Purposeful work should naturally result in engagement if it is what a person was meant to do or if it precisely suits their core values and matches their natural set of talents and abilities. It is then that work no longer seems as such.

Instead, there is a natural flow of energy from the person doing the work into the work itself. Work becomes so pleasing, energy then flows from the results of their work back into the individual. An onlooker would be hard pressed to decide if they are working or playing. Those who are truly engaged would also be hard pressed to say which.

To claim wellness, one must be self-aware. Or, at the very least, actively seeking to increase self-awareness. Self-awareness is knowing exactly who you are, what you want, what you don’t want, what you like, what you don’t like and being able to clearly articulate that to another person with ease whenever necessary.

Co-dependency is not a trait of the self-aware. The self-aware wear no masks. They have no need for neediness. Since they are always themselves, there is no need to try and become someone else. It is estimated only 10% of the population is fully self-aware.

Lastly and most importantly, you are free. This is a non-traditional and often overlooked quality of wellness. Freedom, as it pertains to wellness, means more than just being able to come and go as you please.

There are many forms of freedom. We are fortunate to live in a country where many freedoms still exist, more so than most of the world. They should be continuously acknowledged and protected.

Freedom also means being able to pursue happiness for yourself in whatever form that may be using your own natural set of talents and abilities, as long as no harm is done to others in the process.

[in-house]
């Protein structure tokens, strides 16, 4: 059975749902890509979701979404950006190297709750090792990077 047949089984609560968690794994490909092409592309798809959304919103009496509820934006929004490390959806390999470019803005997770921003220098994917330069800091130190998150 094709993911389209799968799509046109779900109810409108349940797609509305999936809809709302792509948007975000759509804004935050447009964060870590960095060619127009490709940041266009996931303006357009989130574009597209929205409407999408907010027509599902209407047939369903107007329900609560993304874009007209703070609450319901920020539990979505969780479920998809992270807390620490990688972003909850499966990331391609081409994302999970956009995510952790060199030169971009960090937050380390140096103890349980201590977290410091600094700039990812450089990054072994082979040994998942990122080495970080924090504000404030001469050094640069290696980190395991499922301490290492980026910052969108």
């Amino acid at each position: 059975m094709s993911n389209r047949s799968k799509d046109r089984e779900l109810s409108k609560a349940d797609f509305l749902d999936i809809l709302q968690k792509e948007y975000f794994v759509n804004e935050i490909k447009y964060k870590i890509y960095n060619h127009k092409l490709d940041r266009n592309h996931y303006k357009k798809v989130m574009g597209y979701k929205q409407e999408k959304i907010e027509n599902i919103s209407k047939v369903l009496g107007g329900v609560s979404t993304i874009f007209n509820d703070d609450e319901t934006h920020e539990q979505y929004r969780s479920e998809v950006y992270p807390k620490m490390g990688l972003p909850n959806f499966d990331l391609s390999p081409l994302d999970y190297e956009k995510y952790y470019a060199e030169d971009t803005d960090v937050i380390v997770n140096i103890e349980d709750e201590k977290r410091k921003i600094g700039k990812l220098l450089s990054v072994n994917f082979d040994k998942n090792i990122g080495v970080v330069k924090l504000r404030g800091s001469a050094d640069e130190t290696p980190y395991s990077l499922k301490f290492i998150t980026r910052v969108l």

Freedom is the ability to choose and then go after your own preferred future.
Freedom means being free of the constraints of neediness.
Freedom means being able to share your thoughts with another human being without fear of judgement, penalty or reprisal.
Freedom is the ability to choose your associations.
Freedom means being content living your own life rather than trying to emulate or live someone else’s.
Freedom means having an abundance mentality versus a scarcity mentality.
Freedom is the absence of an active addiction to substances or addictive, self-destructive behaviors.

Then there is financial freedom which means more than having lots of money and owning lots of stuff. In fact, owning lots of stuff can actually tie you down and limit your freedom. Financial freedom means being free of debt while simultaneously having your basic needs met. Incurring debt makes you a slave to the owner of the debt. Financial freedom may also mean creating an abundance from which you share with others according to the dictates of your conscience and core values.

It would be nearly impossible to achieve a state of sublime wellness if your freedoms are constrained.

While individual requirements for wellness will vary, to a greater or lesser degree, all four of your cardinal arenas must be intact, healthy and whole. This is an absolute necessity. The amount of effort devoted to each will equal the degree of wellness attained.

Do you feel you are in a state of wellness? If not, in which of the four cardinal arenas are you lagging? What changes do you plan to make which will steer you toward a life lived in wellness? If you need help with achieving wellness in your life and would like to discuss this further, please contact NCPHP.